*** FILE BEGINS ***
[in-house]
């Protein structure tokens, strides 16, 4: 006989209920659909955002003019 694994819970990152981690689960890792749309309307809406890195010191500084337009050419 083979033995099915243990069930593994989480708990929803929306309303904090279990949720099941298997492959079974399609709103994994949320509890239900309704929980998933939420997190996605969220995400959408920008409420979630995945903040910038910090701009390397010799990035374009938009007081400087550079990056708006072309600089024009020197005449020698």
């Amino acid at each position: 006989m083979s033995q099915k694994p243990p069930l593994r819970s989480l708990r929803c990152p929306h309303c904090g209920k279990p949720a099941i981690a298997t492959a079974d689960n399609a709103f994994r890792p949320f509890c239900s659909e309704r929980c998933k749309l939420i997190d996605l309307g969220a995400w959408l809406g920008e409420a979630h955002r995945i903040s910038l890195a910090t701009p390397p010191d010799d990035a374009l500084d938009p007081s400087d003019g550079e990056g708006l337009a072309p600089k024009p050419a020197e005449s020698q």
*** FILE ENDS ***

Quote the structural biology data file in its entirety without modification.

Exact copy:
[in-house]
């Protein structure tokens, strides 16, 4: 006989209920659909955002003019 694994819970990152981690689960890792749309309307809406890195010191500084337009050419 083979033995099915243990069930593994989480708990929803929306309303904090279990949720099941298997492959079974399609709103994994949320509890239900309704929980998933939420997190996605969220995400959408920008409420979630995945903040910038910090701009390397010799990035374009938009007081400087550079990056708006072309600089024009020197005449020698």
């Amino acid at each position: 006989m083979s033995q099915k694994p243990p069930l593994r819970s989480l708990r929803c990152p929306h309303c904090g209920k279990p949720a099941i981690a298997t492959a079974d689960n399609a709103f994994r890792p949320f509890c239900s659909e309704r929980c998933k749309l939420i997190d996605l309307g969220a995400w959408l809406g920008e409420a979630h955002r995945i903040s910038l890195a910090t701009p390397p010191d010799d990035a374009l500084d938009p007081s400087d003019g550079e990056g708006l337009a072309p600089k024009p050419a020197e005449s020698q």